Darkest Hour is a gripping, heroic drama about the most important five days in history. It grabs you and holds you tight from beginning to end, and will wring some tears from your eyes. Its achievement is all the more extraordinary when you consider all the reasons why it really shouldn’t work:
- Very little happens. A politician, Winston Churchill (Gary Oldman), takes office. He goes to a series of meetings, and argues with some of his colleagues. He’s bullied and pressured into one decision, then takes a ride on the London Underground, and regains his first resolve. Then he makes a speech announcing it.
- There is little room for suspense. The outcome is well-known history. While the behind-the-scenes machinations are news to most of us, we know their broad shape in advance. Hitler never conquered England, and Churchill never surrendered.
- The whole story is about one man making his mind up, holding firm in the face of opponents, then finally winning them over. Though World War II is raging, we witness no scenes of combat. The antagonists are polite British aristocrats who rarely raise their voices—even as the fate of the world is at stake. It’s a drama of persuasion and leadership, which hinges on the rarely depicted virtue of Fortitude.
As a screenwriter myself, I can summon up the “pitch” meeting where the film’s creator tried to sell it to producers, who likely threw back at him each of the challenges I just listed. It’s not that they’d have to prevent a film from working. They just meant that every element in the film would have to be executed brilliantly, or else it would fail. That Darkest Hour would be a high-wire act of filmmaking. One misstep—in the writing, acting, or directing—and it would become unwatchable, another high-minded project that quickly went to Netflix, then oblivion.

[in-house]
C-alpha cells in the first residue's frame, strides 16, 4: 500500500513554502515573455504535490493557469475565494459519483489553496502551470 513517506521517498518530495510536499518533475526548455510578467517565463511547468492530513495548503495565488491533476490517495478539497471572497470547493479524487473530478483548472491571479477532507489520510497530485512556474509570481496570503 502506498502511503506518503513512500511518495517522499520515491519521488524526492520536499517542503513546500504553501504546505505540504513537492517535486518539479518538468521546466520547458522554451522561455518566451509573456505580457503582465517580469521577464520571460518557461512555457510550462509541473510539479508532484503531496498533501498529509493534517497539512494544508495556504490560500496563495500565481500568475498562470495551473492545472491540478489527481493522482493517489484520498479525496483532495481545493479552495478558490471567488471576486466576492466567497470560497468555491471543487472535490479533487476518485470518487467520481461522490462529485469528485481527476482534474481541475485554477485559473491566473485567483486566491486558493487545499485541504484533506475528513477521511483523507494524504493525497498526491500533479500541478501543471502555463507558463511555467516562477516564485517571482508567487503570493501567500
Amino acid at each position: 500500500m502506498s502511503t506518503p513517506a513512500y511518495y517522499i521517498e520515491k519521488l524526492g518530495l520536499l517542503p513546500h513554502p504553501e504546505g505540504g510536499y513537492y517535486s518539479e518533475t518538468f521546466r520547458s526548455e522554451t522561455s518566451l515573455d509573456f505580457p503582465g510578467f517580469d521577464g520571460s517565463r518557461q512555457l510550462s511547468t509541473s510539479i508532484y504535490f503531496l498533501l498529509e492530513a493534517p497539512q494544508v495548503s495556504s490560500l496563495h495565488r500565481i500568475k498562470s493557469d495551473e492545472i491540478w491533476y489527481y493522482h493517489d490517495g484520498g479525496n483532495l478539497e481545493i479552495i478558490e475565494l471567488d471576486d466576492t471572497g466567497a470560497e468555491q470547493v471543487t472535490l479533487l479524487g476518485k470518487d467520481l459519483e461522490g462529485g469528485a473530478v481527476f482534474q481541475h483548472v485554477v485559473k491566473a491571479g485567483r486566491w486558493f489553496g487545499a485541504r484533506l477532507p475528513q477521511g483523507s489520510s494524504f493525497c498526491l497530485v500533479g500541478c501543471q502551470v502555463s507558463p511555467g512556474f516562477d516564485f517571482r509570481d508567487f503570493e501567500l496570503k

A Stunning Achievement Against the Odds
Writer Anthony McCarten, director Joe Wright, and the cast led by Gary Oldman pull it off. Like a troupe of amazing trapeze artists, they do what seems impossible, and even make it look easy. You don’t leave Darkest Hour thinking, “That shouldn’t have worked, but it did!” Instead, you might wonder why more movies like this don’t get made about key episodes in history. You’re hungry for more.
Gary Oldman brilliantly impersonates Winston Churchill. That didn’t surprise me, given his long track record of fiercely competent performances. (It’s sobering to remember that back in the 1980s, a lean young Oldman did an equally good job playing Syd Vicious.) Costumed to look stout and flabby as the aging Churchill already was, Oldman blows on the coals inside the waddling epicure, until their blaze almost blinds us. We understand why so many of his rivals found Churchill insufferable, and considered him either an opportunist or a monomaniacal crank.
Most of the other British leaders we see here are gray men. They’re wrapped tight by “respectable” opinion and “realistic” estimates, which all suggest that Hitler is unstoppable, that Britain must cut a deal with him before he leveled all their cities and stormed Britain’s beaches. But behind all that, they’re deeply haunted by the slaughter of World War I.
That completely needless catastrophe butchered a generation, including many of their close friends and relatives. Most English by 1940 saw the war of 1914-18 as the fruit of clumsy, blustering bad diplomacy. None of them wanted to be the man to reignite it. They pressed Churchill hard to accept the “inevitable” and open up peace talks with Hitler via his “reasonable” junior partner “Signor Mussolini.” That wasn’t because those Britons were secretly fascists. They were patriots, but pessimists. They had given in to despair.
On the Brink of Catastrophe and Collapse